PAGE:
Listening is one of the most important skills you can have. How well you listen has a major impact on how well you do your job and on the quality of your relationships, both at work and in your private life.
Given we do a lot of listening, you think we’d be good at it. But research suggests we only remember between 25 and 50 per cent of what we hear. That means when you’re listening to colleagues, customers or even your partner, you’re taking in less than half of what you hear. Clearly, hearing is a skill we can all benefit from if we get better at it.
What is Active Listening?
Active listening means to concentrate on what is being said by the speaker, rather than just passively listening (that’s just hearing). By becoming a better listener, you’ll get on better with others, improve your productivity, and lift your ability to influence, persuade and negotiate. And you’ll avoid misunderstandings and conflict.
To improve your listening skills, you need to let the other person know that you are listening, otherwise they may conclude that what they’re talking about isn’t interesting to you. So here are six Active Listening techniques you can use immediately to become a better listener:
Give the speaker your full attention and acknowledge the message. Understand that non-verbal communication speaks volumes.
Look at the speaker and make eye contact. However, be aware too much eye contact can be intimidating, especially for shy speakers.
Put distracting thoughts aside
‘Listen’ to the speaker’s body language. What’s it telling you?
Let them know you’re listening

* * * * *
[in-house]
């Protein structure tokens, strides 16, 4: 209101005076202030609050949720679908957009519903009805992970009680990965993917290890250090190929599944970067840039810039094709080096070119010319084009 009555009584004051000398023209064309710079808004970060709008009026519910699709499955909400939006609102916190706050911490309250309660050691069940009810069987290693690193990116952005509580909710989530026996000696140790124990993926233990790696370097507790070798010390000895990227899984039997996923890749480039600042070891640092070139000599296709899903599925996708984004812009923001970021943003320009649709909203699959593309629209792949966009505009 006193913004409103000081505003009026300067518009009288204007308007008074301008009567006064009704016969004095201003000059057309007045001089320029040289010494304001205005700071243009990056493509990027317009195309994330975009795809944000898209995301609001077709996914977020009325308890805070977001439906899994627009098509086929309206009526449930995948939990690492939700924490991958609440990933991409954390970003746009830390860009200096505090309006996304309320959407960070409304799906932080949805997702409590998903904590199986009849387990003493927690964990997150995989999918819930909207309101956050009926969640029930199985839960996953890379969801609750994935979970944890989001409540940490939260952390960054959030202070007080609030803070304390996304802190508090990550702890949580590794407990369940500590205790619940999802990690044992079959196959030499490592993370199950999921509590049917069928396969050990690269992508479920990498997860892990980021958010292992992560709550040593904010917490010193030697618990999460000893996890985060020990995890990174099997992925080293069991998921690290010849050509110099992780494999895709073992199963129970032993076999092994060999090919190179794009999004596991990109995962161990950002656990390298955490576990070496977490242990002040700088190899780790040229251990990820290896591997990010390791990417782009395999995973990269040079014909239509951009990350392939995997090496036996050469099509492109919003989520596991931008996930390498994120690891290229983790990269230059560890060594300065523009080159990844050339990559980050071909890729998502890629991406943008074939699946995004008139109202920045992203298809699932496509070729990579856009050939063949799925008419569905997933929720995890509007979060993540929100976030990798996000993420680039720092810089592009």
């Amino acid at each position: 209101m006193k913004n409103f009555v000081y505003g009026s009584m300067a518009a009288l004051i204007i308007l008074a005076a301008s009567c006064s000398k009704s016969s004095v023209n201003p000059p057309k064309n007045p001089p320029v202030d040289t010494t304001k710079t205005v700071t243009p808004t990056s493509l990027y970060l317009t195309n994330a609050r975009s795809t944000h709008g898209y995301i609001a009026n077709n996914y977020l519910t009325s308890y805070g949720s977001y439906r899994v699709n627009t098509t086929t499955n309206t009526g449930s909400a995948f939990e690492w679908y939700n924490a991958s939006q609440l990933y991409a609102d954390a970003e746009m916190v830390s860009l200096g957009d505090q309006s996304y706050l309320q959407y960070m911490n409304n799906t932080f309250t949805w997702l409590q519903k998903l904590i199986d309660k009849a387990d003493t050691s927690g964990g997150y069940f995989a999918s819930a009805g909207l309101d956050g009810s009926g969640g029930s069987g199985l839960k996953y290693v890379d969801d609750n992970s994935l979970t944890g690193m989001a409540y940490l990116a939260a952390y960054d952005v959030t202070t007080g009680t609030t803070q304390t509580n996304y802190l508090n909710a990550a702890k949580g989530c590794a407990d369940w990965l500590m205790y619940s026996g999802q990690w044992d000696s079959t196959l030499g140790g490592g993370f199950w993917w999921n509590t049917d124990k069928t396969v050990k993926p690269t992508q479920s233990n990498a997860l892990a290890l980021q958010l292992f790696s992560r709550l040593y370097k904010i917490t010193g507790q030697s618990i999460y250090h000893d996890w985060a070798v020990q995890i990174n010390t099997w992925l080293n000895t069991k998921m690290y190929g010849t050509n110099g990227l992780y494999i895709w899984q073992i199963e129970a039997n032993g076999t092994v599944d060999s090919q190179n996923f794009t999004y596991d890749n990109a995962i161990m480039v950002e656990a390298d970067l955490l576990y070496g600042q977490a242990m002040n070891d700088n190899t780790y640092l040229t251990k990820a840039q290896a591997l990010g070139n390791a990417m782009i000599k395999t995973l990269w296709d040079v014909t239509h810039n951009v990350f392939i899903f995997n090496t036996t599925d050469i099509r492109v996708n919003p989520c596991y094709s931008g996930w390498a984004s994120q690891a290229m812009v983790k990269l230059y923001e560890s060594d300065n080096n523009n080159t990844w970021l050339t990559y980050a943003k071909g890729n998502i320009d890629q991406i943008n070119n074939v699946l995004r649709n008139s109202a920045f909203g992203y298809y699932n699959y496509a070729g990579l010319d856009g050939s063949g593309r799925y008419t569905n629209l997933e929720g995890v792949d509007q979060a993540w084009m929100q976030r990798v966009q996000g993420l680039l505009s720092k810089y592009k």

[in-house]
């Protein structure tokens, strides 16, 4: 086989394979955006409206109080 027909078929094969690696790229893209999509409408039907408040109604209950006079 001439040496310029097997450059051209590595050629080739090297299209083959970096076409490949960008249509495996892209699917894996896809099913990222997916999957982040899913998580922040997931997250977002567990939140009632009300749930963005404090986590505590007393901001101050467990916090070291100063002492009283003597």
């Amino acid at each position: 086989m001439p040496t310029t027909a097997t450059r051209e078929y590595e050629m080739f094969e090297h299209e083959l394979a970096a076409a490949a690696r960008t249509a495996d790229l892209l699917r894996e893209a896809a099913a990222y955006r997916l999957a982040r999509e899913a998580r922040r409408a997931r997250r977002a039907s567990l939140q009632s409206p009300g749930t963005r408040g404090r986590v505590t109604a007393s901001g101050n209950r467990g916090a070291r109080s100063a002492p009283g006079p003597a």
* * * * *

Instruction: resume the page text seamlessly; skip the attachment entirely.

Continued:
Nod and smile occasionally. This encourages them and lets them know you understand.
Let your posture show you’re open to the conversation. For example, if seated, lean slightly forward (don’t sit there with your arms folded)
Provide verbal encouragement, like ‘yes’ and ‘uh-huh’
Don’t look at the clock or your watch
Don’t doodle, pick your fingernails or play with your hair
Our personal assumptions may distort what we hear. As a listener, your job is to understand what is being said. Reflect on what is being said and ask clarifying questions. For example:
“What you’re saying is…”
“What I’m hearing is…”
“What do you mean when you say…?”
“Is this what you mean…”
Remember to summarise the speaker’s comments periodically.
Defer your judgement
Interrupting frustrates the speaker (at its worst, it is downright infuriating). It will limit your understanding of what they are saying. It also wastes time.
Let them finish each point before you ask questions
Don’t interrupt with a counter-argument
Active listening is about encouraging respect and understanding. You are seeking information and perspective. You gain nothing and will go backwards if you attack the speaker or put them down.
Be open, honest and candid in your response
Assert your opinions respectfully
Treat the speaker as you believe they would like to be treated
If you listen actively, the other person will feel appreciated and important. Plus, communication will be clearer for everyone. As a result, they will like you more and be more open to your ideas. This applies not just in the workplace, with colleagues and customers, but to everyone in your life.